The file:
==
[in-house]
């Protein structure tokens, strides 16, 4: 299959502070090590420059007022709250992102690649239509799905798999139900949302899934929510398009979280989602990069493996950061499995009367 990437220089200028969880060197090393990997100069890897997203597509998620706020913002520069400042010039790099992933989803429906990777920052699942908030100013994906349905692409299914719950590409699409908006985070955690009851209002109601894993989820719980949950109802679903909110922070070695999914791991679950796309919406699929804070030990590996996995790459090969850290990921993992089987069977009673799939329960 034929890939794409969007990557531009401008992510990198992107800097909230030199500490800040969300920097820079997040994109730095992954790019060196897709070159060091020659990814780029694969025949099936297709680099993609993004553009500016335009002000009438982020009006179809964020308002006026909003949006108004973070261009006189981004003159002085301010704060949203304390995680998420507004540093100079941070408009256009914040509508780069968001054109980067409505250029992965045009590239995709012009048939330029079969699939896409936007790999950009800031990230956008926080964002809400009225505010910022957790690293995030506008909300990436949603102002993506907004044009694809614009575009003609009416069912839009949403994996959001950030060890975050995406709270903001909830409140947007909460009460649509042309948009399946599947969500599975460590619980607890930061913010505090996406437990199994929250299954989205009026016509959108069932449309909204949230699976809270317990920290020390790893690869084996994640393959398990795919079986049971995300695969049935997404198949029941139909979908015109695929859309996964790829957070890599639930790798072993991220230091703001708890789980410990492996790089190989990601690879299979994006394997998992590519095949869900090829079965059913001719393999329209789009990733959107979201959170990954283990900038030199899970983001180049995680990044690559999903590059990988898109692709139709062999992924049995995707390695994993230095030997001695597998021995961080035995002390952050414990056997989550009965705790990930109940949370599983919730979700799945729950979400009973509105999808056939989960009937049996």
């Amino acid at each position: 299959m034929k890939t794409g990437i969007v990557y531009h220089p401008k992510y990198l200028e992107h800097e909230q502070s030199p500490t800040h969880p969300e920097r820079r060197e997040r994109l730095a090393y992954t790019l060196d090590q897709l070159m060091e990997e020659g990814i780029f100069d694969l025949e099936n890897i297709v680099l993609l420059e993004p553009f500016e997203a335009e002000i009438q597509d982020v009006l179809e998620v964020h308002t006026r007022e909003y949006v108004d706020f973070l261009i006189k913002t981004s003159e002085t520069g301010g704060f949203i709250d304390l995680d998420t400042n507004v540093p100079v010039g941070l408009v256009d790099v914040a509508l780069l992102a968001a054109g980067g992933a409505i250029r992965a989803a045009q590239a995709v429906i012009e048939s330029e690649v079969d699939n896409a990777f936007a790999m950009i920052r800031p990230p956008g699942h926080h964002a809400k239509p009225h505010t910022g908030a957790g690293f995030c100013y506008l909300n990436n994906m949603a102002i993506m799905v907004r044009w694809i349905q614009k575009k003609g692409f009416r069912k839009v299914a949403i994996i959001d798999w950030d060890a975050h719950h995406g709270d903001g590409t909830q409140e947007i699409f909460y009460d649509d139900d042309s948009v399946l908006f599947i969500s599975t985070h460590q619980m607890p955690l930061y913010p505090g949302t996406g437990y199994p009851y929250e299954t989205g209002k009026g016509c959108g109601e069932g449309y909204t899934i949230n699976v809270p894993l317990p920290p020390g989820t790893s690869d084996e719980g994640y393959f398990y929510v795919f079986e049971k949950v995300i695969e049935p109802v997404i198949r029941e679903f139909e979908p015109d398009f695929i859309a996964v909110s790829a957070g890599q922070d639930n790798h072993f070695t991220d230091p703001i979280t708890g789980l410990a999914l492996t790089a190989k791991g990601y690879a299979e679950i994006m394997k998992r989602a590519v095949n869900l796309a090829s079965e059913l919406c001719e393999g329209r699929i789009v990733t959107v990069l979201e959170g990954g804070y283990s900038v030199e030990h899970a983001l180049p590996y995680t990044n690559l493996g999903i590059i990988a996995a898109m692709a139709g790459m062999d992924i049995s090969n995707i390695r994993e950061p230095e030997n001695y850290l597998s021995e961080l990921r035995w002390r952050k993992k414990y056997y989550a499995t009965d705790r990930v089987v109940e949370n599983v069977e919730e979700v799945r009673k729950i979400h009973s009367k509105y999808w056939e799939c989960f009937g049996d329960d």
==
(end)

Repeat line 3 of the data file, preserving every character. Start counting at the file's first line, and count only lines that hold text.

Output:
């Amino acid at each position: 299959m034929k890939t794409g990437i969007v990557y531009h220089p401008k992510y990198l200028e992107h800097e909230q502070s030199p500490t800040h969880p969300e920097r820079r060197e997040r994109l730095a090393y992954t790019l060196d090590q897709l070159m060091e990997e020659g990814i780029f100069d694969l025949e099936n890897i297709v680099l993609l420059e993004p553009f500016e997203a335009e002000i009438q597509d982020v009006l179809e998620v964020h308002t006026r007022e909003y949006v108004d706020f973070l261009i006189k913002t981004s003159e002085t520069g301010g704060f949203i709250d304390l995680d998420t400042n507004v540093p100079v010039g941070l408009v256009d790099v914040a509508l780069l992102a968001a054109g980067g992933a409505i250029r992965a989803a045009q590239a995709v429906i012009e048939s330029e690649v079969d699939n896409a990777f936007a790999m950009i920052r800031p990230p956008g699942h926080h964002a809400k239509p009225h505010t910022g908030a957790g690293f995030c100013y506008l909300n990436n994906m949603a102002i993506m799905v907004r044009w694809i349905q614009k575009k003609g692409f009416r069912k839009v299914a949403i994996i959001d798999w950030d060890a975050h719950h995406g709270d903001g590409t909830q409140e947007i699409f909460y009460d649509d139900d042309s948009v399946l908006f599947i969500s599975t985070h460590q619980m607890p955690l930061y913010p505090g949302t996406g437990y199994p009851y929250e299954t989205g209002k009026g016509c959108g109601e069932g449309y909204t899934i949230n699976v809270p894993l317990p920290p020390g989820t790893s690869d084996e719980g994640y393959f398990y929510v795919f079986e049971k949950v995300i695969e049935p109802v997404i198949r029941e679903f139909e979908p015109d398009f695929i859309a996964v909110s790829a957070g890599q922070d639930n790798h072993f070695t991220d230091p703001i979280t708890g789980l410990a999914l492996t790089a190989k791991g990601y690879a299979e679950i994006m394997k998992r989602a590519v095949n869900l796309a090829s079965e059913l919406c001719e393999g329209r699929i789009v990733t959107v990069l979201e959170g990954g804070y283990s900038v030199e030990h899970a983001l180049p590996y995680t990044n690559l493996g999903i590059i990988a996995a898109m692709a139709g790459m062999d992924i049995s090969n995707i390695r994993e950061p230095e030997n001695y850290l597998s021995e961080l990921r035995w002390r952050k993992k414990y056997y989550a499995t009965d705790r990930v089987v109940e949370n599983v069977e919730e979700v799945r009673k729950i979400h009973s009367k509105y999808w056939e799939c989960f009937g049996d329960d």